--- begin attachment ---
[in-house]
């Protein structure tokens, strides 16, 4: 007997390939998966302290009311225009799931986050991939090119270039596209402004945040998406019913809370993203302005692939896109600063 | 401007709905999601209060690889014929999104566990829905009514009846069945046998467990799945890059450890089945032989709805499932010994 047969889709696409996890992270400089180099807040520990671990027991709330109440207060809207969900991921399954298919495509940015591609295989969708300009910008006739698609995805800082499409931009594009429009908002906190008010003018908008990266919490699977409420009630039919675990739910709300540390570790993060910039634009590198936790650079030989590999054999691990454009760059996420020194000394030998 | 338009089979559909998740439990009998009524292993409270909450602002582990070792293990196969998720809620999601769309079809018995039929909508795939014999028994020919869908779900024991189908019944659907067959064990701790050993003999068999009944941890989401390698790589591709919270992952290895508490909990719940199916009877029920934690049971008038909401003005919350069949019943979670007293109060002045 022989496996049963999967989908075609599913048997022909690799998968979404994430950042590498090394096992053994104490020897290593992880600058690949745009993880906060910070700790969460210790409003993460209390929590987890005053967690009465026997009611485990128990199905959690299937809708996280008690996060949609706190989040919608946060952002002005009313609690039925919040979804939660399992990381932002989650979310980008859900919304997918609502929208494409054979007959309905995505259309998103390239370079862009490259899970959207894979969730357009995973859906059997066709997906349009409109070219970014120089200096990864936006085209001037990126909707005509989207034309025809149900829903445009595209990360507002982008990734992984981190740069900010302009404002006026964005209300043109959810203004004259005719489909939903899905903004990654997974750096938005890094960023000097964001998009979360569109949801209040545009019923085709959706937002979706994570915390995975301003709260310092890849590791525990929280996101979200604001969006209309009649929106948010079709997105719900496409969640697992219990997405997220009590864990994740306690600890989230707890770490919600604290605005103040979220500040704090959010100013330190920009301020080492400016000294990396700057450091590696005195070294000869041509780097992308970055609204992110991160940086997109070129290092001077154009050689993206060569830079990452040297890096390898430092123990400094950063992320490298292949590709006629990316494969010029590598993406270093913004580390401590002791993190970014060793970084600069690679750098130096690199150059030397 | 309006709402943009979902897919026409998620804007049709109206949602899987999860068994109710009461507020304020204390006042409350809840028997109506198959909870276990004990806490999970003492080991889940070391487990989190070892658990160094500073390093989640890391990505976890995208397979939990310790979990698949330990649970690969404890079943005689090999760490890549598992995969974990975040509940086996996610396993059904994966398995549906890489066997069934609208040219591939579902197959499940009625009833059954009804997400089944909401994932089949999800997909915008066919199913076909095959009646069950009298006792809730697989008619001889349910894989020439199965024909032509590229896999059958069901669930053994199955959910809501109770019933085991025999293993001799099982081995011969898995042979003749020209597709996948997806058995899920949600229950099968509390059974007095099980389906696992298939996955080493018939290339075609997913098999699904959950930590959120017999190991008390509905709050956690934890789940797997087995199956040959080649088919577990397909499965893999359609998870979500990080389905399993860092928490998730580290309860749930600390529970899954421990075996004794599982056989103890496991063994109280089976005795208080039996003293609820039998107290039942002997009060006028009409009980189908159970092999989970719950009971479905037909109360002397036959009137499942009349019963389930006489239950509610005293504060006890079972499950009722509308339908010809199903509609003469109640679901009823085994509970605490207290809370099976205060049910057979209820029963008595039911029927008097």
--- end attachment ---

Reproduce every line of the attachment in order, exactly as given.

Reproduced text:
[in-house]
């Protein structure tokens, strides 16, 4: 007997390939998966302290009311225009799931986050991939090119270039596209402004945040998406019913809370993203302005692939896109600063 | 401007709905999601209060690889014929999104566990829905009514009846069945046998467990799945890059450890089945032989709805499932010994 047969889709696409996890992270400089180099807040520990671990027991709330109440207060809207969900991921399954298919495509940015591609295989969708300009910008006739698609995805800082499409931009594009429009908002906190008010003018908008990266919490699977409420009630039919675990739910709300540390570790993060910039634009590198936790650079030989590999054999691990454009760059996420020194000394030998 | 338009089979559909998740439990009998009524292993409270909450602002582990070792293990196969998720809620999601769309079809018995039929909508795939014999028994020919869908779900024991189908019944659907067959064990701790050993003999068999009944941890989401390698790589591709919270992952290895508490909990719940199916009877029920934690049971008038909401003005919350069949019943979670007293109060002045 022989496996049963999967989908075609599913048997022909690799998968979404994430950042590498090394096992053994104490020897290593992880600058690949745009993880906060910070700790969460210790409003993460209390929590987890005053967690009465026997009611485990128990199905959690299937809708996280008690996060949609706190989040919608946060952002002005009313609690039925919040979804939660399992990381932002989650979310980008859900919304997918609502929208494409054979007959309905995505259309998103390239370079862009490259899970959207894979969730357009995973859906059997066709997906349009409109070219970014120089200096990864936006085209001037990126909707005509989207034309025809149900829903445009595209990360507002982008990734992984981190740069900010302009404002006026964005209300043109959810203004004259005719489909939903899905903004990654997974750096938005890094960023000097964001998009979360569109949801209040545009019923085709959706937002979706994570915390995975301003709260310092890849590791525990929280996101979200604001969006209309009649929106948010079709997105719900496409969640697992219990997405997220009590864990994740306690600890989230707890770490919600604290605005103040979220500040704090959010100013330190920009301020080492400016000294990396700057450091590696005195070294000869041509780097992308970055609204992110991160940086997109070129290092001077154009050689993206060569830079990452040297890096390898430092123990400094950063992320490298292949590709006629990316494969010029590598993406270093913004580390401590002791993190970014060793970084600069690679750098130096690199150059030397 | 309006709402943009979902897919026409998620804007049709109206949602899987999860068994109710009461507020304020204390006042409350809840028997109506198959909870276990004990806490999970003492080991889940070391487990989190070892658990160094500073390093989640890391990505976890995208397979939990310790979990698949330990649970690969404890079943005689090999760490890549598992995969974990975040509940086996996610396993059904994966398995549906890489066997069934609208040219591939579902197959499940009625009833059954009804997400089944909401994932089949999800997909915008066919199913076909095959009646069950009298006792809730697989008619001889349910894989020439199965024909032509590229896999059958069901669930053994199955959910809501109770019933085991025999293993001799099982081995011969898995042979003749020209597709996948997806058995899920949600229950099968509390059974007095099980389906696992298939996955080493018939290339075609997913098999699904959950930590959120017999190991008390509905709050956690934890789940797997087995199956040959080649088919577990397909499965893999359609998870979500990080389905399993860092928490998730580290309860749930600390529970899954421990075996004794599982056989103890496991063994109280089976005795208080039996003293609820039998107290039942002997009060006028009409009980189908159970092999989970719950009971479905037909109360002397036959009137499942009349019963389930006489239950509610005293504060006890079972499950009722509308339908010809199903509609003469109640679901009823085994509970605490207290809370099976205060049910057979209820029963008595039911029927008097």